Painkillers linked to increased risk of heart failure

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Common painkillers used by millions of people are linked to an increased risk of heart failure, experts have said.

Non-selective non-steroidal anti-inflammatory drugs (NSAIDs) such as ibuprofen could increase the risk of being admitted to hospital with the heart problem, a study found.

Previous studies have linked the drugs to abnormal heart rhythm, which can cause heart failure, and an increased risk of heart attack and stroke if taken regularly.

The drugs, together with a sub-group of anti-inflammatories known as selective COX-2 inhibitors, are used to control pain and inflammation and are commonly taken by people with arthritis.

The new study, published in the British Medical Journal (BMJ), used data for almost 10m NSAIDs users from the UK, Netherlands, Italy, and Germany, who started NSAID treatment between 2000 and 2010.

Overall, 92,163 hospital admissions for heart failure were identified among the group.

The study found people who had taken any NSAID in the previous 14 days had a 19% increased risk of hospital admission for heart failure compared with people who had used NSAIDs at any point in the past.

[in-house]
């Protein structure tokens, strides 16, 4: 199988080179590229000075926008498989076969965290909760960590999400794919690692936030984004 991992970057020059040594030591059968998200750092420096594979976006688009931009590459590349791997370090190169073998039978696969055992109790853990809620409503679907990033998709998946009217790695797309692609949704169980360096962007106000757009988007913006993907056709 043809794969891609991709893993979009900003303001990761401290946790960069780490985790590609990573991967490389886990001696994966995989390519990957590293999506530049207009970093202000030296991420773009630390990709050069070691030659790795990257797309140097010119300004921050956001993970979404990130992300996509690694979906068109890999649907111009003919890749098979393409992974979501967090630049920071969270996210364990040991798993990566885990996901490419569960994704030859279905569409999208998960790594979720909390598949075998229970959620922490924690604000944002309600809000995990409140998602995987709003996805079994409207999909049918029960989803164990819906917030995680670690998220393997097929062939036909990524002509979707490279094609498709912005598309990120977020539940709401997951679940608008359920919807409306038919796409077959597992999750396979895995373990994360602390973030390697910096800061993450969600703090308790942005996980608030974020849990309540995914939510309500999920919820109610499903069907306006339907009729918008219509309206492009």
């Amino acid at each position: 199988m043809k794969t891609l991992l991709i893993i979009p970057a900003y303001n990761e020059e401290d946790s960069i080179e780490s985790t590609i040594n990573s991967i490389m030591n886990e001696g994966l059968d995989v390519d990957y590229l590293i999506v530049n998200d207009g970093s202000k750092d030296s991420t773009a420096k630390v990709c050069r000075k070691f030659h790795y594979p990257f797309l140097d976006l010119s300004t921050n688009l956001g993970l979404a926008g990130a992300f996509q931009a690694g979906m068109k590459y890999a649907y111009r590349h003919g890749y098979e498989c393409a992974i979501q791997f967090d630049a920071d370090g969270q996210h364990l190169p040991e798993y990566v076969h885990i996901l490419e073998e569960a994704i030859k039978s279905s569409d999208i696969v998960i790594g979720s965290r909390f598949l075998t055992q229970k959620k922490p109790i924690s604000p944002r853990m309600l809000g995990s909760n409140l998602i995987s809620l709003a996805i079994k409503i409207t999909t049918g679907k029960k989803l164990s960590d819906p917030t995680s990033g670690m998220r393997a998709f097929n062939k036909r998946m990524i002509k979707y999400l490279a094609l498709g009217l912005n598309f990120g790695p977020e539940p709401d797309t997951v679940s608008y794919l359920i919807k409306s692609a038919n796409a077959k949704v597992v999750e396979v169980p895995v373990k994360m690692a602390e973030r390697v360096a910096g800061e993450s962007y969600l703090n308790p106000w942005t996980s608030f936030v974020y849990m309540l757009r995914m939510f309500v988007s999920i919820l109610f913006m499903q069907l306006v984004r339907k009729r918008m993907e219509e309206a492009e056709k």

The risk of admission for heart failure increased for seven traditional NSAIDs (diclofenac, ibuprofen, indomethacin, ketorolac, naproxen, nimesulide, and piroxicam) and two COX 2 inhibitors (etoricoxib and rofecoxib).

The increased risk of hospital admission ranged from 16% for naproxen to 83% for ketorolac.

Researchers also found that the risk of heart failure doubled for diclofenac, etoricoxib, indomethacin, piroxicam, and rofecoxib used at very high doses, although they stressed this should be interpreted with caution.

Even medium doses of indomethacin and etoricoxib were associated with increased risk, the study said, but there was no evidence that celecoxib increased the risk of admission for heart failure at commonly-used doses.

The experts said the study “offers further evidence that the most frequently used individual traditional NSAIDs and selective COX 2 inhibitors are associated with an increased risk of hospital admission for heart failure.

Moreover, the risk seems to vary between drugs and according to the dose.”

In an accompanying editorial, two Danish health researchers said that owing to the widespread use of NSAIDs, “even a small increase in cardiovascular risk is a concern for public health”.

They said the fact they can be bought over the counter in supermarkets “further fuels the common misconception that NSAIDs are harmless drugs that are safe for everyone”.

Professor Peter Weissberg, medical director at the British Heart Foundation, said: “This large observational study reinforces previous research showing that some NSAIDs, a group of drugs commonly taken by patients with joint problems, increase the risk of developing heart failure.

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